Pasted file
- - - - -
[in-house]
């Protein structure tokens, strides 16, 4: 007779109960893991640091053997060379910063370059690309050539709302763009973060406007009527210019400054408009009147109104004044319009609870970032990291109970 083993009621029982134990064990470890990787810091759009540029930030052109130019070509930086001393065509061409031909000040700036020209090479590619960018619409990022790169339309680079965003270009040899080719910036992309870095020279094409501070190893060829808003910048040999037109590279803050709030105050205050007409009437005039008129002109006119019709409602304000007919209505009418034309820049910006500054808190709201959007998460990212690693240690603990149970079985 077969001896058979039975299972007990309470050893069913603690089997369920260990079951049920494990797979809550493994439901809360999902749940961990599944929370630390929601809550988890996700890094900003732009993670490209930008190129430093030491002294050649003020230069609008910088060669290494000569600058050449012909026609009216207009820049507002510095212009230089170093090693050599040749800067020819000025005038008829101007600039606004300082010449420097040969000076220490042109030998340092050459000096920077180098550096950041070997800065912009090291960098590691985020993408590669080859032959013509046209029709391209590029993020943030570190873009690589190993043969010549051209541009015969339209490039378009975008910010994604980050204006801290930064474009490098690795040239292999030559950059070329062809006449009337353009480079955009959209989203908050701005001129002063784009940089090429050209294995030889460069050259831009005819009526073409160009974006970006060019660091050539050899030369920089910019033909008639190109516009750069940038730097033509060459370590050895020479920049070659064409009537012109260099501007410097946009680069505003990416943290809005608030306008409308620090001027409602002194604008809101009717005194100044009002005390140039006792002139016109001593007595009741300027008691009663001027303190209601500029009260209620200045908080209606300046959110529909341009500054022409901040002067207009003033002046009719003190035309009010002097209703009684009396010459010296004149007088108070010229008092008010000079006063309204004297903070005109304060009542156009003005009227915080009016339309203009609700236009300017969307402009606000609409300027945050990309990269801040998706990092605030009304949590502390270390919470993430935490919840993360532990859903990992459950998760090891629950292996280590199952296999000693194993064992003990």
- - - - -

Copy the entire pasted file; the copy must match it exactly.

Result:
[in-house]
């Protein structure tokens, strides 16, 4: 007779109960893991640091053997060379910063370059690309050539709302763009973060406007009527210019400054408009009147109104004044319009609870970032990291109970 083993009621029982134990064990470890990787810091759009540029930030052109130019070509930086001393065509061409031909000040700036020209090479590619960018619409990022790169339309680079965003270009040899080719910036992309870095020279094409501070190893060829808003910048040999037109590279803050709030105050205050007409009437005039008129002109006119019709409602304000007919209505009418034309820049910006500054808190709201959007998460990212690693240690603990149970079985 077969001896058979039975299972007990309470050893069913603690089997369920260990079951049920494990797979809550493994439901809360999902749940961990599944929370630390929601809550988890996700890094900003732009993670490209930008190129430093030491002294050649003020230069609008910088060669290494000569600058050449012909026609009216207009820049507002510095212009230089170093090693050599040749800067020819000025005038008829101007600039606004300082010449420097040969000076220490042109030998340092050459000096920077180098550096950041070997800065912009090291960098590691985020993408590669080859032959013509046209029709391209590029993020943030570190873009690589190993043969010549051209541009015969339209490039378009975008910010994604980050204006801290930064474009490098690795040239292999030559950059070329062809006449009337353009480079955009959209989203908050701005001129002063784009940089090429050209294995030889460069050259831009005819009526073409160009974006970006060019660091050539050899030369920089910019033909008639190109516009750069940038730097033509060459370590050895020479920049070659064409009537012109260099501007410097946009680069505003990416943290809005608030306008409308620090001027409602002194604008809101009717005194100044009002005390140039006792002139016109001593007595009741300027008691009663001027303190209601500029009260209620200045908080209606300046959110529909341009500054022409901040002067207009003033002046009719003190035309009010002097209703009684009396010459010296004149007088108070010229008092008010000079006063309204004297903070005109304060009542156009003005009227915080009016339309203009609700236009300017969307402009606000609409300027945050990309990269801040998706990092605030009304949590502390270390919470993430935490919840993360532990859903990992459950998760090891629950292996280590199952296999000693194993064992003990």